Dale Earnhardt Jr. may be looking for his fifth straight win at Talladega, but don't tell Kurt Busch that the victory is a sure thing. Busch has three top-5 finishes in five career starts at Talladega and is one of five Roush Racing Fords...
Dale Earnhardt Jr. may be looking for his fifth straight win at Talladega, but don't tell Kurt Busch that the victory is a sure thing.
Busch has three top-5 finishes in five career starts at Talladega and is one of five Roush Racing Fords that have finished near the front in the restrictor plate races over the past couple of seasons. Busch finished second at the Daytona 500 in February followed by Mark Martin, who was fifth. Greg Biffle won the July race at Daytona with Jeff Burton finishing second and Winston Cup point's leader Matt Kenseth sixth.
"I'm looking forward to racing on Sunday and seeing if we can't get us a plate win," says Busch, who's #97 Ford will feature a special paint scheme honoring Irwin Industrial Tools this weekend. "We've come close on a couple of occasions, but we just haven't closed the deal."
Busch, Kenseth, Burton and Biffle will all start near the back of the pack for the EA Sports 500 (Sunday at 1:30 p.m. ET on NBC) after using provisionals to make the field on Friday. Martin was the only Roush driver to qualify on time and will start 15th.
Busch is confident that despite starting near the back he can move his car through the field on Sunday. "We've had this chassis at all three restrictor plate tracks this year and it's quite a performer once it gets in the draft," he says. "It's a stable car from the driver's seat, anyway.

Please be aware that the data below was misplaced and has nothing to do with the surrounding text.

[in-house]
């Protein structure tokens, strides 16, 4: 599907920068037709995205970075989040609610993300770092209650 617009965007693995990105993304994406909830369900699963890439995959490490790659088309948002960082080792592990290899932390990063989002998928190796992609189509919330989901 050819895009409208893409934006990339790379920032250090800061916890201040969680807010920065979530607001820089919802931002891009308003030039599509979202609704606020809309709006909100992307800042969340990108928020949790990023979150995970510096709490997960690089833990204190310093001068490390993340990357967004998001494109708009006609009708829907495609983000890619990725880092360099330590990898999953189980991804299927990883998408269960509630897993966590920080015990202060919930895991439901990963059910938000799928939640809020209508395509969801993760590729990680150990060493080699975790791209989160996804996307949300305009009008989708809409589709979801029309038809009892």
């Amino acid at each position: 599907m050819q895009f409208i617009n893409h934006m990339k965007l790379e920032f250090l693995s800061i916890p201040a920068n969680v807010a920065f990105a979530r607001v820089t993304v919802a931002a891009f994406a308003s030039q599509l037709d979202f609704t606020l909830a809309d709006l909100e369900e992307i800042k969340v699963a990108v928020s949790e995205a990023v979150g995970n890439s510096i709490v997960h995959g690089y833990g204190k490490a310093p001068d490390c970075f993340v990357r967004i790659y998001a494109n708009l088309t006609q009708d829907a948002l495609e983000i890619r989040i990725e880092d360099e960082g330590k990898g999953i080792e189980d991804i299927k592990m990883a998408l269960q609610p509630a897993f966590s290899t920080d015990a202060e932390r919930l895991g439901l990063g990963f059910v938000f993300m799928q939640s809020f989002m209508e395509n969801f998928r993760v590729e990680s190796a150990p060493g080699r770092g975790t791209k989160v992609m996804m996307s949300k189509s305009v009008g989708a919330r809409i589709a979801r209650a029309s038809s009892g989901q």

"There are so many inputs to consider when you are plate racing, working the draft is thrilling but you have to trust your fellow drivers more than anywhere else. In a way, it comes down to a lot of luck and a lot of smart driving."
NASCAR has implemented two new rules for Talladega this weekend, including slightly larger openings in the restrictor plates and raised rear spoilers. The changes are expected to help the cars pass in traffic and will ideally break apart the large pack of cars.
"I hope the changes they've implemented give us the added tools to race in a safer environment," Busch says. "Hopefully, the added horsepower will give us a chance to break into smaller packs - like the smaller fuel cells did, but hopefully for more laps at a time. Just like any other rule change, we'll have to wait and see how it plays out on the track."
Busch has four wins this season, but has struggled of late, finishing outside of the top-10 in each of the past four races. Crew chief Jimmy Fennig is comfortable that he has brought a car that Busch can pilot to the front.
"Kurt seems to get along with it okay and it has a decent body on it aero-wise," says Fennig, who has a series-high 24 career wins. "The strong point seems to be how it handles in the draft. We want it to be as comfortable as possible out on the track and that's all we can really do. That and hope for the best if something happens."